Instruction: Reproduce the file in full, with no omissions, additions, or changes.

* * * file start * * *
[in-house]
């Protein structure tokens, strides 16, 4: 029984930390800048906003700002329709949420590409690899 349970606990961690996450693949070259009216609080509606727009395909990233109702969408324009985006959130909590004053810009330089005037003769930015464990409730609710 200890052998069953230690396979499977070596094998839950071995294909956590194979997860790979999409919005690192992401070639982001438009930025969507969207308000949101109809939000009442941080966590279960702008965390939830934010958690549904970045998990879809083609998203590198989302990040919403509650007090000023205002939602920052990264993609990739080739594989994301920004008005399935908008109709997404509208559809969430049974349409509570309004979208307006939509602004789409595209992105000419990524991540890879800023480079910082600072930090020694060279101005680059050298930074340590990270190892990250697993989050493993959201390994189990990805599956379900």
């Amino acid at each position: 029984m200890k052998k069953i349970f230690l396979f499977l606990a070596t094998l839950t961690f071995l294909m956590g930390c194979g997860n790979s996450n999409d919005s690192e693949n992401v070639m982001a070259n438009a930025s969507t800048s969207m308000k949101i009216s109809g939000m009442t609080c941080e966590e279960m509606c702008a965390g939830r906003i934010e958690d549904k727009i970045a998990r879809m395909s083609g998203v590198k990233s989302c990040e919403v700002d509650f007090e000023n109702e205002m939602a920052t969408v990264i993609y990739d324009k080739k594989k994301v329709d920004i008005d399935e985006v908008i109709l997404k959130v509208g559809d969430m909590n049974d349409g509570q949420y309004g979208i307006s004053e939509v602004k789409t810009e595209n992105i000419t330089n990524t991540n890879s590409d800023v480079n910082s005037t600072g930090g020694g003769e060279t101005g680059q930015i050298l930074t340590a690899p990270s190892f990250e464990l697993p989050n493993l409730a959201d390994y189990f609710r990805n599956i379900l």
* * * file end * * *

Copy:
[in-house]
């Protein structure tokens, strides 16, 4: 029984930390800048906003700002329709949420590409690899 349970606990961690996450693949070259009216609080509606727009395909990233109702969408324009985006959130909590004053810009330089005037003769930015464990409730609710 200890052998069953230690396979499977070596094998839950071995294909956590194979997860790979999409919005690192992401070639982001438009930025969507969207308000949101109809939000009442941080966590279960702008965390939830934010958690549904970045998990879809083609998203590198989302990040919403509650007090000023205002939602920052990264993609990739080739594989994301920004008005399935908008109709997404509208559809969430049974349409509570309004979208307006939509602004789409595209992105000419990524991540890879800023480079910082600072930090020694060279101005680059050298930074340590990270190892990250697993989050493993959201390994189990990805599956379900």
């Amino acid at each position: 029984m200890k052998k069953i349970f230690l396979f499977l606990a070596t094998l839950t961690f071995l294909m956590g930390c194979g997860n790979s996450n999409d919005s690192e693949n992401v070639m982001a070259n438009a930025s969507t800048s969207m308000k949101i009216s109809g939000m009442t609080c941080e966590e279960m509606c702008a965390g939830r906003i934010e958690d549904k727009i970045a998990r879809m395909s083609g998203v590198k990233s989302c990040e919403v700002d509650f007090e000023n109702e205002m939602a920052t969408v990264i993609y990739d324009k080739k594989k994301v329709d920004i008005d399935e985006v908008i109709l997404k959130v509208g559809d969430m909590n049974d349409g509570q949420y309004g979208i307006s004053e939509v602004k789409t810009e595209n992105i000419t330089n990524t991540n890879s590409d800023v480079n910082s005037t600072g930090g020694g003769e060279t101005g680059q930015i050298l930074t340590a690899p990270s190892f990250e464990l697993p989050n493993l409730a959201d390994y189990f609710r990805n599956i379900l």